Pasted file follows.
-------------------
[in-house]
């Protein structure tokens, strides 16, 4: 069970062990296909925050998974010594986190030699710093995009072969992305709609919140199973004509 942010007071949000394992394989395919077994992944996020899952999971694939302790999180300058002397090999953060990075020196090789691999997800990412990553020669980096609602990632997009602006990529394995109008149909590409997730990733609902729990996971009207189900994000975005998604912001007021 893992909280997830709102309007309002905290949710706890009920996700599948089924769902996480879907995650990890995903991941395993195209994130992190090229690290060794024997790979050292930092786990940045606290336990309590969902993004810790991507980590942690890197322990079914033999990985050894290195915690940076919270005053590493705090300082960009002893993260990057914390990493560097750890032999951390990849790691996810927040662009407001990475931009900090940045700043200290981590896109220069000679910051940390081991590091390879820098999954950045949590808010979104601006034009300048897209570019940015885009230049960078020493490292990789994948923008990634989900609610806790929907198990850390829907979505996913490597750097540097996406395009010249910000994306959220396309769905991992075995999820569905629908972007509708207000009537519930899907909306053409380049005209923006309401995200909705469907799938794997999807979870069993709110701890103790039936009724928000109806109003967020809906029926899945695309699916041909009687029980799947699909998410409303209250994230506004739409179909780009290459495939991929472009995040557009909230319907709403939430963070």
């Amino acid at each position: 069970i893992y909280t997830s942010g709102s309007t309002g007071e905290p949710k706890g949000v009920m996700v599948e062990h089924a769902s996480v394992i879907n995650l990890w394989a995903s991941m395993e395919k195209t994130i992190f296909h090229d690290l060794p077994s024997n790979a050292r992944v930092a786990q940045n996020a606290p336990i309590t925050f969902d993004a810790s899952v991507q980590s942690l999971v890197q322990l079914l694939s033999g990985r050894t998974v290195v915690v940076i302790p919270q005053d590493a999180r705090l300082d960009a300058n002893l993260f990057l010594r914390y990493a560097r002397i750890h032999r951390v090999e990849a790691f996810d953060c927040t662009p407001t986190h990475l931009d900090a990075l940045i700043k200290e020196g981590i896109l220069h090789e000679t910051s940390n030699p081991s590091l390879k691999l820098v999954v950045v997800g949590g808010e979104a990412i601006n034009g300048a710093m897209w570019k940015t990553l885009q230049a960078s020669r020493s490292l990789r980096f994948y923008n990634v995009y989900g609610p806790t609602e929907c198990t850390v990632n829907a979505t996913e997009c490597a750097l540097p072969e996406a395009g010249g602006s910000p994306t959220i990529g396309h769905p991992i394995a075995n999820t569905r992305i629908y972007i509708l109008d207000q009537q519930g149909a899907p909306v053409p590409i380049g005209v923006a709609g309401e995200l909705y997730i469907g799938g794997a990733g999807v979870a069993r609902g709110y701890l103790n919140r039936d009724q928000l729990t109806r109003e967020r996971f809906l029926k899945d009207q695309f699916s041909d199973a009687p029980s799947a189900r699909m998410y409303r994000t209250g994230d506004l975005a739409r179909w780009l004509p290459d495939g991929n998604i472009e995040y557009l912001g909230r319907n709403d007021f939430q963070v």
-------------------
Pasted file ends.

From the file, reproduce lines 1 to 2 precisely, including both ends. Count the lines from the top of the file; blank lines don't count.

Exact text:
[in-house]
């Protein structure tokens, strides 16, 4: 069970062990296909925050998974010594986190030699710093995009072969992305709609919140199973004509 942010007071949000394992394989395919077994992944996020899952999971694939302790999180300058002397090999953060990075020196090789691999997800990412990553020669980096609602990632997009602006990529394995109008149909590409997730990733609902729990996971009207189900994000975005998604912001007021 893992909280997830709102309007309002905290949710706890009920996700599948089924769902996480879907995650990890995903991941395993195209994130992190090229690290060794024997790979050292930092786990940045606290336990309590969902993004810790991507980590942690890197322990079914033999990985050894290195915690940076919270005053590493705090300082960009002893993260990057914390990493560097750890032999951390990849790691996810927040662009407001990475931009900090940045700043200290981590896109220069000679910051940390081991590091390879820098999954950045949590808010979104601006034009300048897209570019940015885009230049960078020493490292990789994948923008990634989900609610806790929907198990850390829907979505996913490597750097540097996406395009010249910000994306959220396309769905991992075995999820569905629908972007509708207000009537519930899907909306053409380049005209923006309401995200909705469907799938794997999807979870069993709110701890103790039936009724928000109806109003967020809906029926899945695309699916041909009687029980799947699909998410409303209250994230506004739409179909780009290459495939991929472009995040557009909230319907709403939430963070």